LGBT Entrepreneurs Succeed in Ice Cream

How These Food Creators Find Success in Family Business

When I started to round up LGBT-owned specialty food companies, Stonewall Kitchen and the award-winning artisanal cheeses from Rogue Creamery and Cowgirl Creamery immediately came to mind.

Then the trend became clear: gay and lesbian couples are especially sweet on ice cream.

Scream for these 3 awesome ice cream businesses that are adding rainbows of creativity and deliciousness to our lives and the food scene while thriving despite the stress a family/couple business can bring.

The Big Gay Ice Cream Truck and Shop

Big Gay Ice Cream Shot
The Big Gay Ice Cream Truck landed with a Big Gay Ice Cream brick and mortar shop. m01229 on Flickr

Gap partnered with Big Gay Ice Cream for Gay Pride in 2015, and transformed its midtown Manhattan space into a Big Gay Ice Cream pop-up print and ice cream shop, complete with ice cream cart, unicorn murals, and rainbow sprinkles.

The soft-serve ice cream to which Douglas Quint and Bryan Petroff added a fabulous flair hit the streets of New York and Twitter in 2009 as the Big Gay Ice Cream Truck. Now more down to earth, Big Gay Ice Cream has traded in its truck for brick-and-mortar shops — already found on the USA Today list of Best Ice Cream Parlors In The World.

They've opened in Philly and are strategically testing new markets with pop-ups, the duo plans to expand the brand. Next step: Los Angeles! Interestingly, not West Hollywood.

The book: Big Gay Ice Cream Book

Coolhaus Architecturally-Inspired Gourmet Ice Cream

Coolhaus founders Freya and Natasha at Expo West
Freya and Natasha founded Coolhaus the ice cream truck and went on to open a shop, launch a product line, produce an ice cream "cook book" a family business, as they are romantic partners too. Susie Wyshak

I'll never forget the day I had my first Coolhaus mint chip ice cream sandwich, in a chocolate cookie, at a food truck festival in Los Angeles.

Since that first bite, a few years after couple Natasha Case and Freya Estreller started building their homemade cookies and ice cream into "cool houses" — tapping into their passions for architecture, real estate and clearly ice cream.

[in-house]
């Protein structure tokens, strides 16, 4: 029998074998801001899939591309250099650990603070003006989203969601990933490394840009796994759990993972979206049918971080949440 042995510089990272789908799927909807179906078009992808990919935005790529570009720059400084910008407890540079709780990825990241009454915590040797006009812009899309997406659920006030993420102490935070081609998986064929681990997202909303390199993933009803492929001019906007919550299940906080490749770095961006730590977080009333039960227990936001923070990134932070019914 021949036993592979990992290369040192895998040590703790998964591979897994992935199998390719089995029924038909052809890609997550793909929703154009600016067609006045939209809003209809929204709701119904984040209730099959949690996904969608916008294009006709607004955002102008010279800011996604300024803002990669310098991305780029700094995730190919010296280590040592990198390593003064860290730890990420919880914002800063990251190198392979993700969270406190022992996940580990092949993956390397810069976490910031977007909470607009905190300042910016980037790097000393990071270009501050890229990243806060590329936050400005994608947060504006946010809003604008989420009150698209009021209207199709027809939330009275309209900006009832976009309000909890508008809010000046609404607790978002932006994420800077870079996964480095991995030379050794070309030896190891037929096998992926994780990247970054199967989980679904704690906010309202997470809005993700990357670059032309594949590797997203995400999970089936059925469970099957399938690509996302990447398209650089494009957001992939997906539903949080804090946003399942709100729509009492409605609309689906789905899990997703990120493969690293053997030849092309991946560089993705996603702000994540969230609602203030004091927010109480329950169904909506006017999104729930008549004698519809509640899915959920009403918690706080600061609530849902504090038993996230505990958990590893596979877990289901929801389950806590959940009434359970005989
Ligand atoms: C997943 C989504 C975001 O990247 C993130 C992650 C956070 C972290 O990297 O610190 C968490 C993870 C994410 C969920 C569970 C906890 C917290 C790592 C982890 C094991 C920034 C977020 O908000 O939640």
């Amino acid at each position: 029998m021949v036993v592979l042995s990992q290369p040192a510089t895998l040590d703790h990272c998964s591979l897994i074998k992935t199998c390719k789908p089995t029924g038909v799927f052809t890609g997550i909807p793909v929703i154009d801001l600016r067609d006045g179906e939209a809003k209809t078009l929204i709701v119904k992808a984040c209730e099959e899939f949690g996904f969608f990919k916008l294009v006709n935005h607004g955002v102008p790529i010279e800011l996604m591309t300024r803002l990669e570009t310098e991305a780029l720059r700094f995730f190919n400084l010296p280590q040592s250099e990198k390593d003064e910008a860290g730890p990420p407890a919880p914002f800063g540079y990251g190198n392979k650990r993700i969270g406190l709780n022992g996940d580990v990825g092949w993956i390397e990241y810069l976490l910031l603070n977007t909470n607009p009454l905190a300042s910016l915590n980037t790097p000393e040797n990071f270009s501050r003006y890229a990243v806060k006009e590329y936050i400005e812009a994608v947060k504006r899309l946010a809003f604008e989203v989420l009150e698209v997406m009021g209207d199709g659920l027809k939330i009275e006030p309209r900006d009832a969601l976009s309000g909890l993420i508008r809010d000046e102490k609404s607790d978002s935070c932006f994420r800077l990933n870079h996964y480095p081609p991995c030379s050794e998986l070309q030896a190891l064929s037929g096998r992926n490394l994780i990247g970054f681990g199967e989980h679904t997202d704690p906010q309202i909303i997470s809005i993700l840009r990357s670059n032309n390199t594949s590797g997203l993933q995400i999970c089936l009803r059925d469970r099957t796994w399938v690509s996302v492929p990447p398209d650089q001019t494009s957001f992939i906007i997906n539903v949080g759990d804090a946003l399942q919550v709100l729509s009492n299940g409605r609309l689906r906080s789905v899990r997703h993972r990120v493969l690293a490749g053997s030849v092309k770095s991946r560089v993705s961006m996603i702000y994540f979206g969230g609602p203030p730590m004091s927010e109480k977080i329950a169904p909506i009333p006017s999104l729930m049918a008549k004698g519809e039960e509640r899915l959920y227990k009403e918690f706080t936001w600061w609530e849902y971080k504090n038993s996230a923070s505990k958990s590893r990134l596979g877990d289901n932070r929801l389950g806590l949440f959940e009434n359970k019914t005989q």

They debuted in 2009 at the Coachella music festival in a bling-free old postal van. Fast forward several years of adding trucks around the country, launching ice cream products from pints to ice cream sandwiches.

The Next Best Thing to Being in Business Together

As Coolhaus matured, Freya architected a clever new company called Ludlow's Cocktail Co. Borne out of a brainstorm on a hot summer night, the company makes ready-to-eat alcoholic jelly shots. Ready made for all your airplane drinking needs! (Here's a video of Freya pitching Ludlow, as she did successfully on Shark Tank.)

Natasha keeps the Coolhaus ice cream business thriving, while Freya continues to be involved as an active board member.

This new arrangement, Natasha says, has been a great, sustainable answer for us on balancing personal and business. "We have more of a boundary now — we are excited to catch up at the end of the day about the updates of our two brands instead of already knowing exactly what happened in each other's world."

Plus, the little bit of distance makes Freya's feedback and insight on the business actually more helpful and valuable. "She has a better perspective, and it makes it easier for us to turn off the business conversation when we decide to," says Natasha.

The Book: Coolhaus Ice Cream Book: Custom-Built Sandwiches with Crazy-Good Combos of Cookies, Ice Creams, Gelatos, and Sorbets

Phin & Phebes Ice Cream

Phin & Phebes and Expo West
Cutting loose on the trade show floor. Phin & Phebes

Phin & Phebes got its start in that classic way, at home, like so many specialty food businesses. Partners Jess Eddy and Crista Freeman were noodling around with fun ice cream flavors like Coconut Key Lime, Banana Whama, Goat Cheese Caramal, Caramal Brownie Boom, Ginger Cookie Snap, Maple Bacon Pecan.

They happened to be in Brooklyn, artisan food central, the perfect place to test. They did so at the Brooklyn Lyceum Fair. People loved it.

Less like the other two ice cream companies, that kicked off with food trucks, Crista and Jess have had a plan focused on selling at retail. (Coolhaus sells their goodies at retail too as well as in their own shops.)

For scalability (having come from the tech world) they decided to work with a co-packer to produce their ice creams, based on their recipes, and tapped into AngelList and CircleUp to raise funding from angel investors.

Working together has highlighted how important alonetime is to keep the partnership strong, both in business and in love.

Ice Cream is Seriously Fun and Serious Business

These stories of couples taking their passions for food, fun and each other are really stories of good new-fashioned entrepreneurship.

The thing is ice cream is tough. Read about the resilient Jeni's Splendid Ice Cream and the multiple slams from listeria issues. Ultimately, for now anyway, the company contracted with an ice cream co-packer to produce their ice creams.

The fact that her fans are standing by ready to buy just shows the power of a great, authentic brand and ice cream people can't wait to get their hands on.